Gabrielle Ray

'Gabrielle Ray said, 'I am always dancing; I love it! When I don't dance, I sing. What else is there to do?'

Gabrielle Ray – Leslie Barker – The East Kent Times and Mail – Wednesday 7th July 1920

MARGATE HIPPODROME.

 

A packed house the first crowded audience since the spell of fine weather came in – gave a rousing welcome to Miss Gabrielle Ray, on Monday night. This famous musical-comedy star is appearing this week in dainty and artistic scenes, assisted by Leslie Barker and a company of delightful children. Her numbers are an unqualified success. In the programme are some other turns of marked excellence. Hurman, the hoop and club juggler, gives a good show; Tina Paynola, a clever lady mimic of instruments, animals, and particularly of a child and tiny baby, was vociferously applauded; Elsie Gregory displays versatility as a pianist, violinist, singer and dancer, and evoked great enthusiasm. Another particularly taking number is Harry Shirley, supported by May Ransoms in a cameo sketch “Eight c’clock,” and a meritorious performance is presented by Avis and Sails, a vocal camouflaged duo, in which the man takes the part of the woman and the woman sings like a man with bewildering rapidity. Other items are Fagan, the card manipulator, and The Sisters Weston, comedy cyclists. Next week: “Three Wise Fools.”

 

The East Kent Times and Mail – Wednesday 7th July 1920

 

December 22, 2020 Posted by | Actress, Gabrielle Ray, Social History, Uncategorized | , , , , , , , , | Leave a comment

Gabrielle Ray – Leslie Barker – The Birkenhead News – Wednesday 14th April 1920

 

Liverpool Royal Hippodrome.

 

A decidedly fine programme is being submitted at the Liverpool Hippodrome, this week, in which Miss Gabrielle Ray and Oswald Williams compete for the leading honours. The former has a distinctly pretty voice and appears in some novel and dainty scenes wherein dancing is the standing feature. Both she and her partner, Leslie Barker, won well merited applause on Monday night. Mr. Oswald Williams, the famous illusionist presents a most accomplished performance. Among his best tricks are “the sack,” “the shop girl,” and a portrayal of how certain celebrities would have acted had they been conjurors. Gus Harris gives some excellent songs, including “Whether a Jew or a Gentile.” The make-up and mannerisms are the main factors of the success of Mr. G. S. Melvin, who gives ample demonstration of his versatility in a number of clever and amusing ditties. Barton and Ashley present an amusing comedy act, whilst Willie Rouse, humorist at the piano, and Laura De Vine, comedienne, also contribute to a first-rate entertainment.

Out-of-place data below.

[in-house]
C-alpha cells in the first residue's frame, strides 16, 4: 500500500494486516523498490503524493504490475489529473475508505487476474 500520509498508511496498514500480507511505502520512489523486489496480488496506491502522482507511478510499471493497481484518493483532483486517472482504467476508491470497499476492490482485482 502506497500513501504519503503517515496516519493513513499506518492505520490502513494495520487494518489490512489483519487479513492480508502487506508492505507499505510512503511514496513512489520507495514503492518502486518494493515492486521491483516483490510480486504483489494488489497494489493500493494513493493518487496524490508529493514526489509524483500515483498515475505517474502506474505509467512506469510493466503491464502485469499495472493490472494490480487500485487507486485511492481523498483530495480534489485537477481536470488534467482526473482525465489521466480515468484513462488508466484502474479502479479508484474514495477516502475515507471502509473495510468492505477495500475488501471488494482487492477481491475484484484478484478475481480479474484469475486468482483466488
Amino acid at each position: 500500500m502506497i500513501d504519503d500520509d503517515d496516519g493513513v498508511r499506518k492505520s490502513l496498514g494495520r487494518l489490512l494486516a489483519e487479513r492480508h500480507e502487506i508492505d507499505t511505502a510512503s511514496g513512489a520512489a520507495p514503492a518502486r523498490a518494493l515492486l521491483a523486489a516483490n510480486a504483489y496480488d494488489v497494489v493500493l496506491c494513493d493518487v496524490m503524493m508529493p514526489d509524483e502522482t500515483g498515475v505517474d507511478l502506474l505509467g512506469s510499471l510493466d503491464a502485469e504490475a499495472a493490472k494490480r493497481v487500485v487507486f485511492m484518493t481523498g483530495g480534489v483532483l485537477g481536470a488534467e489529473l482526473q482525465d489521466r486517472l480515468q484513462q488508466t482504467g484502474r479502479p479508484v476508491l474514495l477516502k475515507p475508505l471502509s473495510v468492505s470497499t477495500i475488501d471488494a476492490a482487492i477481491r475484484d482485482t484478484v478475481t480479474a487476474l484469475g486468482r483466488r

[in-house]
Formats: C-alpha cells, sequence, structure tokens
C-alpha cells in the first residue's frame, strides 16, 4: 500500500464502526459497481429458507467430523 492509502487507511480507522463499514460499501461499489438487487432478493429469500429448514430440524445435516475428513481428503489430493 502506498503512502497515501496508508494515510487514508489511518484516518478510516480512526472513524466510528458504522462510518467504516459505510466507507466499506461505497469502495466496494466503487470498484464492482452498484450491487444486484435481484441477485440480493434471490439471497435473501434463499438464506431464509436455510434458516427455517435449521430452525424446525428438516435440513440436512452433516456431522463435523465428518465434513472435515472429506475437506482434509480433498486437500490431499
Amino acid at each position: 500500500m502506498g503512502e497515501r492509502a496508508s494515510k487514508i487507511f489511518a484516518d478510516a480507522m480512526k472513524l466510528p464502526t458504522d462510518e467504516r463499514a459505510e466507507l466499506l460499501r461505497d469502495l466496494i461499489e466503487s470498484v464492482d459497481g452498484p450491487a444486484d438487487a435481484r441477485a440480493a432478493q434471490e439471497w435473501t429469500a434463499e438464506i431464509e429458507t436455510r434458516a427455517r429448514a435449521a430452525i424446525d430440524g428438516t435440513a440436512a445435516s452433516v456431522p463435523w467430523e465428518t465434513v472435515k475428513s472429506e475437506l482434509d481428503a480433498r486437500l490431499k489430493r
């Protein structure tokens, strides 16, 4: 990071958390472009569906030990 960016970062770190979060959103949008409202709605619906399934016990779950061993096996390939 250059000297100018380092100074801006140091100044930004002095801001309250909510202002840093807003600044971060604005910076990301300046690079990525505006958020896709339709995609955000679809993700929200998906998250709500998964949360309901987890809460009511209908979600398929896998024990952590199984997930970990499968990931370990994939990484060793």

The Birkenhead News – Wednesday 14th April 1920

December 22, 2020 Posted by | Actress, Gabrielle Ray, Social History, Uncategorized | , , , , , , , , | Leave a comment